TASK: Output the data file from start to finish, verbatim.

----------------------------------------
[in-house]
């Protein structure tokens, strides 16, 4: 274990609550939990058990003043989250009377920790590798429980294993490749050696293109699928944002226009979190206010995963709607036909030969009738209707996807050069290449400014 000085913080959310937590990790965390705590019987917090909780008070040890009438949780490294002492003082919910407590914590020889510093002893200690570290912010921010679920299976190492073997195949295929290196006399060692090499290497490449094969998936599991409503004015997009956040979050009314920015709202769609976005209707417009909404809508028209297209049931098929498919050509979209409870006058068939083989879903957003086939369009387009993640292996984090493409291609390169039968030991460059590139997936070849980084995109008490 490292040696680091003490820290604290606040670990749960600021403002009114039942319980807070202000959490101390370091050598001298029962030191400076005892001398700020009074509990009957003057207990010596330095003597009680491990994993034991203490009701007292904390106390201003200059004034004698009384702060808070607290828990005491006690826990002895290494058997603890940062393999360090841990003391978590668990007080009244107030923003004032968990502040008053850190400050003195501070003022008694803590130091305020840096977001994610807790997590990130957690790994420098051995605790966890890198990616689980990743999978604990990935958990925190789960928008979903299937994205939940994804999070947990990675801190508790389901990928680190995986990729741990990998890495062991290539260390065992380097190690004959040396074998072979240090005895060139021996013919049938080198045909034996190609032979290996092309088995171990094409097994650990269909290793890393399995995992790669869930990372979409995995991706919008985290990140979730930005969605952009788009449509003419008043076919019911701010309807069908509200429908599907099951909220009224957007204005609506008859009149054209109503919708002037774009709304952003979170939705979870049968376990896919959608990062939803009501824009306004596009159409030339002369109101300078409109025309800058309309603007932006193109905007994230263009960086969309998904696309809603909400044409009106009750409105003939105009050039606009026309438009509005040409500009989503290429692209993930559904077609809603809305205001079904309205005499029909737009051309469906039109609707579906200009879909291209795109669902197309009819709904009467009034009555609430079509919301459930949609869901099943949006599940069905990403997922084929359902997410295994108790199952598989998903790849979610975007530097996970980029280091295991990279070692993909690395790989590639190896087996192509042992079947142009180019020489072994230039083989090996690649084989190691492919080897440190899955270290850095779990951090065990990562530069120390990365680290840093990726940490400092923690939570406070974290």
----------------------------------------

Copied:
[in-house]
């Protein structure tokens, strides 16, 4: 274990609550939990058990003043989250009377920790590798429980294993490749050696293109699928944002226009979190206010995963709607036909030969009738209707996807050069290449400014 000085913080959310937590990790965390705590019987917090909780008070040890009438949780490294002492003082919910407590914590020889510093002893200690570290912010921010679920299976190492073997195949295929290196006399060692090499290497490449094969998936599991409503004015997009956040979050009314920015709202769609976005209707417009909404809508028209297209049931098929498919050509979209409870006058068939083989879903957003086939369009387009993640292996984090493409291609390169039968030991460059590139997936070849980084995109008490 490292040696680091003490820290604290606040670990749960600021403002009114039942319980807070202000959490101390370091050598001298029962030191400076005892001398700020009074509990009957003057207990010596330095003597009680491990994993034991203490009701007292904390106390201003200059004034004698009384702060808070607290828990005491006690826990002895290494058997603890940062393999360090841990003391978590668990007080009244107030923003004032968990502040008053850190400050003195501070003022008694803590130091305020840096977001994610807790997590990130957690790994420098051995605790966890890198990616689980990743999978604990990935958990925190789960928008979903299937994205939940994804999070947990990675801190508790389901990928680190995986990729741990990998890495062991290539260390065992380097190690004959040396074998072979240090005895060139021996013919049938080198045909034996190609032979290996092309088995171990094409097994650990269909290793890393399995995992790669869930990372979409995995991706919008985290990140979730930005969605952009788009449509003419008043076919019911701010309807069908509200429908599907099951909220009224957007204005609506008859009149054209109503919708002037774009709304952003979170939705979870049968376990896919959608990062939803009501824009306004596009159409030339002369109101300078409109025309800058309309603007932006193109905007994230263009960086969309998904696309809603909400044409009106009750409105003939105009050039606009026309438009509005040409500009989503290429692209993930559904077609809603809305205001079904309205005499029909737009051309469906039109609707579906200009879909291209795109669902197309009819709904009467009034009555609430079509919301459930949609869901099943949006599940069905990403997922084929359902997410295994108790199952598989998903790849979610975007530097996970980029280091295991990279070692993909690395790989590639190896087996192509042992079947142009180019020489072994230039083989090996690649084989190691492919080897440190899955270290850095779990951090065990990562530069120390990365680290840093990726940490400092923690939570406070974290």